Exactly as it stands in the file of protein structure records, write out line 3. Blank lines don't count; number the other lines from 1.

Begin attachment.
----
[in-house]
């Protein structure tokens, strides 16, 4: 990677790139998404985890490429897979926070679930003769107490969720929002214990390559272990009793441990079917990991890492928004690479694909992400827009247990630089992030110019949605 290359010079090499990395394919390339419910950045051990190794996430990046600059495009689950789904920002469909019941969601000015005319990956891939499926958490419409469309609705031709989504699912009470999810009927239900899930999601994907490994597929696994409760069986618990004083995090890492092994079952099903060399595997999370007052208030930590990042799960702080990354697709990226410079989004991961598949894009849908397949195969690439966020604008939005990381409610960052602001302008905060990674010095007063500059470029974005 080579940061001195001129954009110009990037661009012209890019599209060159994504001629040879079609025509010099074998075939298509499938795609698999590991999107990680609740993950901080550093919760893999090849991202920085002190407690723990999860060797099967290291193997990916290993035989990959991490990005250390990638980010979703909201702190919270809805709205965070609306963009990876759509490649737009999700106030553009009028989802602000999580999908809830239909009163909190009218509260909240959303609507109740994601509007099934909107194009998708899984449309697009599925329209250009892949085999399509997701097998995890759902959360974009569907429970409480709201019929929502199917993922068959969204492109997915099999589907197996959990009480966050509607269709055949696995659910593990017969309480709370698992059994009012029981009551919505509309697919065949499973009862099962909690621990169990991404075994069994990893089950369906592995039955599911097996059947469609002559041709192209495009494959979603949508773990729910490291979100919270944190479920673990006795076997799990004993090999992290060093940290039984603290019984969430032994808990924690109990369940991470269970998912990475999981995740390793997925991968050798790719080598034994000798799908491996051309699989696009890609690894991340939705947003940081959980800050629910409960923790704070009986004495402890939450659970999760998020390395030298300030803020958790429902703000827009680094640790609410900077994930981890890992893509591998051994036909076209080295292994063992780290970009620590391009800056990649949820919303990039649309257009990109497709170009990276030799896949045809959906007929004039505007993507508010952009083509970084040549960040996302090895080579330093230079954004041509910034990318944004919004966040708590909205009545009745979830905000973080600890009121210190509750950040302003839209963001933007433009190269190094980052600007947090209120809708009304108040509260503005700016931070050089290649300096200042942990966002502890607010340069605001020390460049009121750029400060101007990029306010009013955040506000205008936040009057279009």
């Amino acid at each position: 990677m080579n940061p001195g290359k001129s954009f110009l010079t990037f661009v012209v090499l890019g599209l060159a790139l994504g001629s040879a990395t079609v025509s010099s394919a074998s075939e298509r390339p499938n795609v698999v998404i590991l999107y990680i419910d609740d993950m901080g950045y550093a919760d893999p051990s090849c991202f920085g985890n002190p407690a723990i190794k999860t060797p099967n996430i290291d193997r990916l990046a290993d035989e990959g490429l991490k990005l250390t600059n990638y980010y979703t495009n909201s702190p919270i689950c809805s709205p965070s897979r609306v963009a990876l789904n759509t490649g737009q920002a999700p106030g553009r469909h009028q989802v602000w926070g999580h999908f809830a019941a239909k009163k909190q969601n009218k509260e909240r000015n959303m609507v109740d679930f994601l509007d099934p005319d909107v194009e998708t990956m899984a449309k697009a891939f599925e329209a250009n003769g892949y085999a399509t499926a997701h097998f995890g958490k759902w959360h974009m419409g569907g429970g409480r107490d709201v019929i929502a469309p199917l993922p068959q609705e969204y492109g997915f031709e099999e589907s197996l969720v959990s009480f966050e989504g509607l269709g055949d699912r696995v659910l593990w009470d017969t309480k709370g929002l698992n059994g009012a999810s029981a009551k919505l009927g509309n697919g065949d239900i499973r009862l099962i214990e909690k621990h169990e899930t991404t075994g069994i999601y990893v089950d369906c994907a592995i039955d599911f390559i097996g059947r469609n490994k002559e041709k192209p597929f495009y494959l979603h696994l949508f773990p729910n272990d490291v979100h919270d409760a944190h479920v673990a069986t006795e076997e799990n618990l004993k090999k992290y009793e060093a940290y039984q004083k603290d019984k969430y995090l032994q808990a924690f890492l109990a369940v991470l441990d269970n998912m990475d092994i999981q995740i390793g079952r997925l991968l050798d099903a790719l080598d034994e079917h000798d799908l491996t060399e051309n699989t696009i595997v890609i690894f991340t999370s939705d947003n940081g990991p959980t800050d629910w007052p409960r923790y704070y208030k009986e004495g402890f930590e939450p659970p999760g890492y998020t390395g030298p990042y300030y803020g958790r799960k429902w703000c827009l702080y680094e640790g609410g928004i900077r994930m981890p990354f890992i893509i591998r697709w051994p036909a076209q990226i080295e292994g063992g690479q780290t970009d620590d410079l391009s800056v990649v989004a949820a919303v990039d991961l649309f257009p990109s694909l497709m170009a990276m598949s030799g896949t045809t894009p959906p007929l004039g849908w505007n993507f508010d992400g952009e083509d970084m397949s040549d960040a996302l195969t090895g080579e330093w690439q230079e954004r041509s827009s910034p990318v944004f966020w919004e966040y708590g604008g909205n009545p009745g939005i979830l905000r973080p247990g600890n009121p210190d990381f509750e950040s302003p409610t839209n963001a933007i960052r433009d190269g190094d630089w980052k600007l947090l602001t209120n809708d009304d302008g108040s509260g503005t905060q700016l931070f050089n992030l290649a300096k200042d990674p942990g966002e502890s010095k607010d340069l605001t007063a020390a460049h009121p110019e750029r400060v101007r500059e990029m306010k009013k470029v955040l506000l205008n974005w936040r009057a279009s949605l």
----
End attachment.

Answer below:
């Amino acid at each position: 990677m080579n940061p001195g290359k001129s954009f110009l010079t990037f661009v012209v090499l890019g599209l060159a790139l994504g001629s040879a990395t079609v025509s010099s394919a074998s075939e298509r390339p499938n795609v698999v998404i590991l999107y990680i419910d609740d993950m901080g950045y550093a919760d893999p051990s090849c991202f920085g985890n002190p407690a723990i190794k999860t060797p099967n996430i290291d193997r990916l990046a290993d035989e990959g490429l991490k990005l250390t600059n990638y980010y979703t495009n909201s702190p919270i689950c809805s709205p965070s897979r609306v963009a990876l789904n759509t490649g737009q920002a999700p106030g553009r469909h009028q989802v602000w926070g999580h999908f809830a019941a239909k009163k909190q969601n009218k509260e909240r000015n959303m609507v109740d679930f994601l509007d099934p005319d909107v194009e998708t990956m899984a449309k697009a891939f599925e329209a250009n003769g892949y085999a399509t499926a997701h097998f995890g958490k759902w959360h974009m419409g569907g429970g409480r107490d709201v019929i929502a469309p199917l993922p068959q609705e969204y492109g997915f031709e099999e589907s197996l969720v959990s009480f966050e989504g509607l269709g055949d699912r696995v659910l593990w009470d017969t309480k709370g929002l698992n059994g009012a999810s029981a009551k919505l009927g509309n697919g065949d239900i499973r009862l099962i214990e909690k621990h169990e899930t991404t075994g069994i999601y990893v089950d369906c994907a592995i039955d599911f390559i097996g059947r469609n490994k002559e041709k192209p597929f495009y494959l979603h696994l949508f773990p729910n272990d490291v979100h919270d409760a944190h479920v673990a069986t006795e076997e799990n618990l004993k090999k992290y009793e060093a940290y039984q004083k603290d019984k969430y995090l032994q808990a924690f890492l109990a369940v991470l441990d269970n998912m990475d092994i999981q995740i390793g079952r997925l991968l050798d099903a790719l080598d034994e079917h000798d799908l491996t060399e051309n699989t696009i595997v890609i690894f991340t999370s939705d947003n940081g990991p959980t800050d629910w007052p409960r923790y704070y208030k009986e004495g402890f930590e939450p659970p999760g890492y998020t390395g030298p990042y300030y803020g958790r799960k429902w703000c827009l702080y680094e640790g609410g928004i900077r994930m981890p990354f890992i893509i591998r697709w051994p036909a076209q990226i080295e292994g063992g690479q780290t970009d620590d410079l391009s800056v990649v989004a949820a919303v990039d991961l649309f257009p990109s694909l497709m170009a990276m598949s030799g896949t045809t894009p959906p007929l004039g849908w505007n993507f508010d992400g952009e083509d970084m397949s040549d960040a996302l195969t090895g080579e330093w690439q230079e954004r041509s827009s910034p990318v944004f966020w919004e966040y708590g604008g909205n009545p009745g939005i979830l905000r973080p247990g600890n009121p210190d990381f509750e950040s302003p409610t839209n963001a933007i960052r433009d190269g190094d630089w980052k600007l947090l602001t209120n809708d009304d302008g108040s509260g503005t905060q700016l931070f050089n992030l290649a300096k200042d990674p942990g966002e502890s010095k607010d340069l605001t007063a020390a460049h009121p110019e750029r400060v101007r500059e990029m306010k009013k470029v955040l506000l205008n974005w936040r009057a279009s949605l």